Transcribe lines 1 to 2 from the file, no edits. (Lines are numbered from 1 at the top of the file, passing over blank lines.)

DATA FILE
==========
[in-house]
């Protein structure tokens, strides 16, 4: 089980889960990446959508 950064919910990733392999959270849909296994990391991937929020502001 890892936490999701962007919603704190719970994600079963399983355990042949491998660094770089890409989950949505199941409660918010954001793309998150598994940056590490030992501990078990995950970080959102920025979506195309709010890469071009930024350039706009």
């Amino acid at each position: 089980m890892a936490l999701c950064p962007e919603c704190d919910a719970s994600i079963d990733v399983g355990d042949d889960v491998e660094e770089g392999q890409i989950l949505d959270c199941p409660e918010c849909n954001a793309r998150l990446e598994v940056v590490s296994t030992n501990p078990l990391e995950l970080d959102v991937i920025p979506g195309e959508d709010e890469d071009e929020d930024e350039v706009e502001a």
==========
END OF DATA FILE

[in-house]
């Protein structure tokens, strides 16, 4: 089980889960990446959508 950064919910990733392999959270849909296994990391991937929020502001 890892936490999701962007919603704190719970994600079963399983355990042949491998660094770089890409989950949505199941409660918010954001793309998150598994940056590490030992501990078990995950970080959102920025979506195309709010890469071009930024350039706009």